Review by: Edward Zacharias

Publisher: VIZ Media
Author: Taiyo Matsumoto
Genre: Graphic Novel (Fiction)
MSRP: $29.95 US
Rating: M (Mature)
Release Date: Available Now

A definite winner in every way.

I must confess that this was my first time picking up TEKKONKINKREET: BLACK & WHITE seeing as it has been released before as three separate volumes but holding the rather beefy edition that bundled all three of the volumes together I began to kick myself for not having picked it up sooner. Reading the first five pages you can see how this marvelous work of art won the 2008 Eisner Comic Industry Award for Best U.S. Best Edition of International Material that just so happens to come from Japan.

A great choice, is what I say and the reason is that there’s nothing quite like it. Author Taiyo Matsumoto not only created a deeply moving story of two characters that go together like peanut butter goes with jelly but he also created a fantastical city the begins the evolve right before your eyes. You see, in the city of Treasure Town – where the defenders of the city are two orphaned street urchins – unusual animals can be spotted and some children can actually fly. This is a place where the criminal element mourns the passing of the old days when things were just black and white.

Treasure Town’s “superheroes” come in the form of two young orphans with the simple names of Black and White. While Black is the more sharp-minded child, White is the more incoherent one whose babbling is almost strangely philosophical. The pair not only defend the city from street punks and Yakuza scum but they are the heart of the city. Without White there is no Black and vice verse so these two children are ying to each another’s yang. They defend the city with violence, which makes them feared not only by criminals but also citizens and the police.

Yet there is change in the air and who else but Black and White can sense it when the sudden appearance of a children’s theme park pops up in Treasure Town. In the center of this new edifice are two Yakuza henchmen who have come to despise the changes in the city. The one called Rat longs for the old days while the once-loyal Kimura has sided with a new criminal family that has come to change everything about Treasure Town including getting rid of Black and White.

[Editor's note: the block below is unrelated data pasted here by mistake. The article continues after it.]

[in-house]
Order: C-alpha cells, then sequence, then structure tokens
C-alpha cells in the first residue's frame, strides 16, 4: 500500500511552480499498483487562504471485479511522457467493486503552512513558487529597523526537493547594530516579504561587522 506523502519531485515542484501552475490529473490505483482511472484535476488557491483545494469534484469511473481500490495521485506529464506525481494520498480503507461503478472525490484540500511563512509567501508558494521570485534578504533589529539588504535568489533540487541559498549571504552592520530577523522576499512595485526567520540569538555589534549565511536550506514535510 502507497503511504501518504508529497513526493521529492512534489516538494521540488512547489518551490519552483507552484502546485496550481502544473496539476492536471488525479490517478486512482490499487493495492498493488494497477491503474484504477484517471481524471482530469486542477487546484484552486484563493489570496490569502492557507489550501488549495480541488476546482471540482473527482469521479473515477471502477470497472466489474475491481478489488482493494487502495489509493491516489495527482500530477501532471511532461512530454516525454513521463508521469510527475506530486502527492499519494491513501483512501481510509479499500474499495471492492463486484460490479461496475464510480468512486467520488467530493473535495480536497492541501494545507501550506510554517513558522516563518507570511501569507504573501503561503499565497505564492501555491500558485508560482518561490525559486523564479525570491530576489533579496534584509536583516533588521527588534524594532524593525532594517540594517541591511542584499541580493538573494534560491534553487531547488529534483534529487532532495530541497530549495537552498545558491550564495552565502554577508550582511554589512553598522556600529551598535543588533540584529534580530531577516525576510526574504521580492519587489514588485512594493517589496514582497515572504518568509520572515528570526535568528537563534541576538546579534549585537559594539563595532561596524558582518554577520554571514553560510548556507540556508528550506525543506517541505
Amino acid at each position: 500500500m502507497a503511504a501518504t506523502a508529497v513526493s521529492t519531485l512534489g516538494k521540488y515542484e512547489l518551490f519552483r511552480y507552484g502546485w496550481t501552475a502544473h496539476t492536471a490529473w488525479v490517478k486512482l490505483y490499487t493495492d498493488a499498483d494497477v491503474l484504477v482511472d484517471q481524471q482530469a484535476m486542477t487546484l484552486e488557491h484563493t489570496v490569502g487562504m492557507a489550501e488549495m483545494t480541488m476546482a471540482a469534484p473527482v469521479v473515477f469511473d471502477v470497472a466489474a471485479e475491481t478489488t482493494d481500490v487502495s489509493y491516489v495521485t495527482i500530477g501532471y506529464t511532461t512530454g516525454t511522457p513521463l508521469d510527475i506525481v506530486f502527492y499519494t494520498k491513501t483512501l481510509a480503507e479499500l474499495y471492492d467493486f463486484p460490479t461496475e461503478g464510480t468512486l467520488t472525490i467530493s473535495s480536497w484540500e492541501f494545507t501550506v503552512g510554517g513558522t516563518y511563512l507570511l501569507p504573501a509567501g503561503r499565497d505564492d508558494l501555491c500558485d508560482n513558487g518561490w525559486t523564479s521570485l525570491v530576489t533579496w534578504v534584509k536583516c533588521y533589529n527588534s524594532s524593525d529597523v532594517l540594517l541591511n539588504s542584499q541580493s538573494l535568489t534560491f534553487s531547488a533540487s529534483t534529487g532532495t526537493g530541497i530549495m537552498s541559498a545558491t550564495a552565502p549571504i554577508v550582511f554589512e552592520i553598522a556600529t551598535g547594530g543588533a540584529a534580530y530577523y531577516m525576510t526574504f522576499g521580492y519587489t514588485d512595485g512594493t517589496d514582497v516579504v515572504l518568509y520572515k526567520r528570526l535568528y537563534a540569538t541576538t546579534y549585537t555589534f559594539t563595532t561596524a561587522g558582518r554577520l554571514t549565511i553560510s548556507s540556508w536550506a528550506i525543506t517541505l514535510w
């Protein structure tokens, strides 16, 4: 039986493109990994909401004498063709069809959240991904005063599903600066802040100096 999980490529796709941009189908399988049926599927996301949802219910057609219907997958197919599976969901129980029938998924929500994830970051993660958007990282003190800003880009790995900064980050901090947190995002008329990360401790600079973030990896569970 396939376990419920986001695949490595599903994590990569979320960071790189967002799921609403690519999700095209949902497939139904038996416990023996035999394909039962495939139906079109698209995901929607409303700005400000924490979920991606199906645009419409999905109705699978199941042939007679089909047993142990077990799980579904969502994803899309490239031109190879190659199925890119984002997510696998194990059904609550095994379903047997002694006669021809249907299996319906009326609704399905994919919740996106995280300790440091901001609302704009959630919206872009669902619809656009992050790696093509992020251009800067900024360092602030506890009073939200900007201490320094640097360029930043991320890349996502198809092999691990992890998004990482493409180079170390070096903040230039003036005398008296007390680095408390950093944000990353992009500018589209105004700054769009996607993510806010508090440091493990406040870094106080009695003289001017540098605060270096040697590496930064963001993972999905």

Of course, getting rid of these boys is not an easy feat. You see, while they’re children these boys have unusually enhanced strength and they can actually fly. With the new growing threat, both Black and White find themselves in the battle of their lives. In one chapter, the boys go up against Kimura, trashing him to the point of disfiguring him. Instead of seeking revenge, however, Kimura comes to understand that these boys are important to the city and comes to be one of their biggest supporters. With numerous memorable moments – such as the moment the police take White away from Black or the three seasoned assassins that hunt them down during one chapter – it’s hard to want to put this manga down.

As I mentioned, Treasure Town is a unique city and Matsumoto’s interesting artistic style makes it one of the most memorable places you’ll see in a manga. Speaking of the art, the uneven lines and clashes of black against the white panels make the visual style different yet fitting to the universe Matsumoto created. As far as the storytelling is concerned, TEKKONKINREET is a violent tale but the bloody fights take a backseat to the powerful tale that has a deeper meaning you can only get by reading it more than once. Believe me when I say that I shed a tear or two while reading it much like Michael Arias (director of the TEKKONKINKREET animated movie) said in the volume’s introduction.

TEKKONKINKREET: BLACK & WHITE is one of those unforgettable stories that will stay with you long after you finished reading it. Having the three volumes packed into one nicely packaged book is really the way to go and owning this one means you either love good manga or know that this is one masterpiece that deserves to be read again and again. If this is your first time reading it, you are in for a treat that will certainly have you scrabbling to see the animated film afterwards.



Black and White literally jump off the pages of this manga and will remain two of the most endearing and memorable characters to date. It’s easy to see why this book managed to win this year’s Eisner Award (and an Editor’s Choice Award from us). The story is just one of those unforgettable tales that is not short on surprises or emotion.

Matsumoto’s art is uniquely his own and it really stands out in this manga. The influence is truly European but it somehow just works for this particular story and theme.

TEKKONKINKREET: BLACK & WHITE is not only surreally compelling but it is also one of the most brilliant work of literature you will read this year. Taiyo Matsumoto not only created a fascinating world but the two main characters will certainly haunt your thoughts. This is certainly a Must Have for any manga collector.


2 thoughts on “TEKKONKINKREET: BLACK & WHITE – Manga Review

  1. Pingback: MangaBlog » Blog Archive » Middaugh interview, Pop Japan travelogue, and more!

  2. Pingback: Middaugh interview, Pop Japan travelogue, and more! | Siyaset Bilimi

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